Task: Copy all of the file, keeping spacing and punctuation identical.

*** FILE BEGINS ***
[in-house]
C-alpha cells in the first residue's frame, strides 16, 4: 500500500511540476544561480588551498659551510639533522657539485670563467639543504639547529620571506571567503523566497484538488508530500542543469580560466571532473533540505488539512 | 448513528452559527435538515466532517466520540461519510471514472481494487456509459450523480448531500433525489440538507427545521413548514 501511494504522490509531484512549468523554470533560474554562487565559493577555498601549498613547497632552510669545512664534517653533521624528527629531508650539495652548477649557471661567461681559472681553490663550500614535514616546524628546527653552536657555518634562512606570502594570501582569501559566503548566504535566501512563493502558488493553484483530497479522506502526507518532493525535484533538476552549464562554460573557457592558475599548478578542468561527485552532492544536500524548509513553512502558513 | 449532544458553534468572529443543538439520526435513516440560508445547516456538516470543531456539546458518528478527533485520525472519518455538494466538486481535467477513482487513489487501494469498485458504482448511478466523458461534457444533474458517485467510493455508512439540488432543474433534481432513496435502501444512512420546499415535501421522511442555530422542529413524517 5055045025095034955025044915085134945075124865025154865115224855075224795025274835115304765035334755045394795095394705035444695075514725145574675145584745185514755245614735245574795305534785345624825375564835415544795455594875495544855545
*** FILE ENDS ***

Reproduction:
[in-house]
C-alpha cells in the first residue's frame, strides 16, 4: 500500500511540476544561480588551498659551510639533522657539485670563467639543504639547529620571506571567503523566497484538488508530500542543469580560466571532473533540505488539512 | 448513528452559527435538515466532517466520540461519510471514472481494487456509459450523480448531500433525489440538507427545521413548514 501511494504522490509531484512549468523554470533560474554562487565559493577555498601549498613547497632552510669545512664534517653533521624528527629531508650539495652548477649557471661567461681559472681553490663550500614535514616546524628546527653552536657555518634562512606570502594570501582569501559566503548566504535566501512563493502558488493553484483530497479522506502526507518532493525535484533538476552549464562554460573557457592558475599548478578542468561527485552532492544536500524548509513553512502558513 | 449532544458553534468572529443543538439520526435513516440560508445547516456538516470543531456539546458518528478527533485520525472519518455538494466538486481535467477513482487513489487501494469498485458504482448511478466523458461534457444533474458517485467510493455508512439540488432543474433534481432513496435502501444512512420546499415535501421522511442555530422542529413524517 5055045025095034955025044915085134945075124865025154865115224855075224795025274835115304765035334755045394795095394705035444695075514725145574675145584745185514755245614735245574795305534785345624825375564835415544795455594875495544855545